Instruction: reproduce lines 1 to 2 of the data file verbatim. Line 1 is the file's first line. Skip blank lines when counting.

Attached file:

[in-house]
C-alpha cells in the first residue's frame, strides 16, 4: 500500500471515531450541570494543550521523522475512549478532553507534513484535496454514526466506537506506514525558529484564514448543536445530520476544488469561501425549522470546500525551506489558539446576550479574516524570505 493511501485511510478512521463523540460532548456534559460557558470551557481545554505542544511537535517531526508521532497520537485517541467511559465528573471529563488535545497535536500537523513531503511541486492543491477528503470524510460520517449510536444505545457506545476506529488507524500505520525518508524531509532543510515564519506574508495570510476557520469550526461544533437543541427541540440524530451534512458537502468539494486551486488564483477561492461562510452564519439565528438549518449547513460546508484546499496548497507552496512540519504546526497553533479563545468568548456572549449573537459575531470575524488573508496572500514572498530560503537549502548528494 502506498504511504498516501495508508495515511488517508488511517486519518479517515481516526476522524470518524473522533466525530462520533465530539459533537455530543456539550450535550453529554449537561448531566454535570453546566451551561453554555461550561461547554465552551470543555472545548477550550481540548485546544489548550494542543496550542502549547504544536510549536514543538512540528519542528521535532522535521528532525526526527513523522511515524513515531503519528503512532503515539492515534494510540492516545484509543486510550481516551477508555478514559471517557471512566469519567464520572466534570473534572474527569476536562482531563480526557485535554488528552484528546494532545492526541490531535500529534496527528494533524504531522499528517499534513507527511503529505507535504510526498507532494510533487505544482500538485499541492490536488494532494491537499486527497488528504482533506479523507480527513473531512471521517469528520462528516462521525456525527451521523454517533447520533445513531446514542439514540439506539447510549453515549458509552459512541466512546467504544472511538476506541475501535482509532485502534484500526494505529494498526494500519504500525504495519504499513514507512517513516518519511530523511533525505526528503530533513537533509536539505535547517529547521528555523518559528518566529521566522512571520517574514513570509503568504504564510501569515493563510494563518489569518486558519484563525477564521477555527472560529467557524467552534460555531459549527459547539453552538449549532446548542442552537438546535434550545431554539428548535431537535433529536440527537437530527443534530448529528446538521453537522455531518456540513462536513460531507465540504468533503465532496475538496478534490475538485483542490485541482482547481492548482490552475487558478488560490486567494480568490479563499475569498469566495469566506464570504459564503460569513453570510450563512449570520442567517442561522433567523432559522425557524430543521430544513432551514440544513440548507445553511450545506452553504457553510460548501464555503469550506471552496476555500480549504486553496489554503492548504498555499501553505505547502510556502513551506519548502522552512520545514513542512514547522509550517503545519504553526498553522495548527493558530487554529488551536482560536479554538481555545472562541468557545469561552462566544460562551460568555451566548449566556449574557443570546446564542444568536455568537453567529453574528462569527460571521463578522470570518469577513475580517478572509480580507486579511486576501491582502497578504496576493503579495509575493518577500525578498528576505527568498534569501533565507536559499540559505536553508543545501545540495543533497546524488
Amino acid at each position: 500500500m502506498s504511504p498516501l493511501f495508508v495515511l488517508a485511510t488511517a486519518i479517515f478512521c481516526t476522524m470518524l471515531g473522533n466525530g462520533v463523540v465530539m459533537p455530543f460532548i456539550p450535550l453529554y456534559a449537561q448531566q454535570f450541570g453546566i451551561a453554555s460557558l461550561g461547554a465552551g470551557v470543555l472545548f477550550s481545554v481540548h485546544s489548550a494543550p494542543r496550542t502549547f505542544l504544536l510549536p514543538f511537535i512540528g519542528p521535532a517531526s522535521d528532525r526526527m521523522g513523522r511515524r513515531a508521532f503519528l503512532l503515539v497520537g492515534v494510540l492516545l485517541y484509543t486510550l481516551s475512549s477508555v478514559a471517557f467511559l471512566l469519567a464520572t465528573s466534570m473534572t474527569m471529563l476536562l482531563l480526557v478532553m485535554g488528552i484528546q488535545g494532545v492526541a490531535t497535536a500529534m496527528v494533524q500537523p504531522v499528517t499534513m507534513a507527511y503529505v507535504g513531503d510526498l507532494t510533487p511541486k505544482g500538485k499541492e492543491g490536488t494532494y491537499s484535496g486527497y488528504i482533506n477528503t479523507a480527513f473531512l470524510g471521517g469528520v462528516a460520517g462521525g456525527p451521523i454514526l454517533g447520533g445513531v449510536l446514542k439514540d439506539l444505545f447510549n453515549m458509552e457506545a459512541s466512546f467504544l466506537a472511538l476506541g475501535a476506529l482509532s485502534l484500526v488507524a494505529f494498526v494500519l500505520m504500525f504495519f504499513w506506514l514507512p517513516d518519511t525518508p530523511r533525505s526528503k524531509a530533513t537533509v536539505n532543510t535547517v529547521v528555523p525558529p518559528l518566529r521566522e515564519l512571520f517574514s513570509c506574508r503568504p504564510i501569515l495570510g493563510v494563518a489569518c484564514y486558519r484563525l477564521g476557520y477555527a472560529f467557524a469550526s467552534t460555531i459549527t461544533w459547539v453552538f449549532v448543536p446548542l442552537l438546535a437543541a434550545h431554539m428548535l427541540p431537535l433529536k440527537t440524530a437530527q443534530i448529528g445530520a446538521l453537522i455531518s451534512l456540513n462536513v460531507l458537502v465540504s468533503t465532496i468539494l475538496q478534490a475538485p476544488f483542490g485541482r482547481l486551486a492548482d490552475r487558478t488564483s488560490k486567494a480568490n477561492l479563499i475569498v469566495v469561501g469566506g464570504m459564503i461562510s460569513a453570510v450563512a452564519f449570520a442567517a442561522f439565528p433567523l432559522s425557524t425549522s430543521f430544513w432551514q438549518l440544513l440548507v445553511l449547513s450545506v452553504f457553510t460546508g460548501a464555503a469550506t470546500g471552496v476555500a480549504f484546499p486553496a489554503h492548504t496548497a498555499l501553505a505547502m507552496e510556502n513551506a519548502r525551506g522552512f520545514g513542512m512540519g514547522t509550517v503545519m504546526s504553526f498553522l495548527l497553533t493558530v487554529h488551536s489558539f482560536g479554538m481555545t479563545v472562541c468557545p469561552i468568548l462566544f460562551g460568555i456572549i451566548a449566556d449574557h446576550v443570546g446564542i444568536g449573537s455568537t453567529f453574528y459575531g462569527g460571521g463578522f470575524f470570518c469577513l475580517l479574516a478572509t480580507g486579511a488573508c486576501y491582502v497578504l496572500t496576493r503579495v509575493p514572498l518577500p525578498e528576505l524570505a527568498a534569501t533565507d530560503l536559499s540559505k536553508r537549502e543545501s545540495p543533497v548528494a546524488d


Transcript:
[in-house]
C-alpha cells in the first residue's frame, strides 16, 4: 500500500471515531450541570494543550521523522475512549478532553507534513484535496454514526466506537506506514525558529484564514448543536445530520476544488469561501425549522470546500525551506489558539446576550479574516524570505 493511501485511510478512521463523540460532548456534559460557558470551557481545554505542544511537535517531526508521532497520537485517541467511559465528573471529563488535545497535536500537523513531503511541486492543491477528503470524510460520517449510536444505545457506545476506529488507524500505520525518508524531509532543510515564519506574508495570510476557520469550526461544533437543541427541540440524530451534512458537502468539494486551486488564483477561492461562510452564519439565528438549518449547513460546508484546499496548497507552496512540519504546526497553533479563545468568548456572549449573537459575531470575524488573508496572500514572498530560503537549502548528494 502506498504511504498516501495508508495515511488517508488511517486519518479517515481516526476522524470518524473522533466525530462520533465530539459533537455530543456539550450535550453529554449537561448531566454535570453546566451551561453554555461550561461547554465552551470543555472545548477550550481540548485546544489548550494542543496550542502549547504544536510549536514543538512540528519542528521535532522535521528532525526526527513523522511515524513515531503519528503512532503515539492515534494510540492516545484509543486510550481516551477508555478514559471517557471512566469519567464520572466534570473534572474527569476536562482531563480526557485535554488528552484528546494532545492526541490531535500529534496527528494533524504531522499528517499534513507527511503529505507535504510526498507532494510533487505544482500538485499541492490536488494532494491537499486527497488528504482533506479523507480527513473531512471521517469528520462528516462521525456525527451521523454517533447520533445513531446514542439514540439506539447510549453515549458509552459512541466512546467504544472511538476506541475501535482509532485502534484500526494505529494498526494500519504500525504495519504499513514507512517513516518519511530523511533525505526528503530533513537533509536539505535547517529547521528555523518559528518566529521566522512571520517574514513570509503568504504564510501569515493563510494563518489569518486558519484563525477564521477555527472560529467557524467552534460555531459549527459547539453552538449549532446548542442552537438546535434550545431554539428548535431537535433529536440527537437530527443534530448529528446538521453537522455531518456540513462536513460531507465540504468533503465532496475538496478534490475538485483542490485541482482547481492548482490552475487558478488560490486567494480568490479563499475569498469566495469566506464570504459564503460569513453570510450563512449570520442567517442561522433567523432559522425557524430543521430544513432551514440544513440548507445553511450545506452553504457553510460548501464555503469550506471552496476555500480549504486553496489554503492548504498555499501553505505547502510556502513551506519548502522552512520545514513542512514547522509550517503545519504553526498553522495548527493558530487554529488551536482560536479554538481555545472562541468557545469561552462566544460562551460568555451566548449566556449574557443570546446564542444568536455568537453567529453574528462569527460571521463578522470570518469577513475580517478572509480580507486579511486576501491582502497578504496576493503579495509575493518577500525578498528576505527568498534569501533565507536559499540559505536553508543545501545540495543533497546524488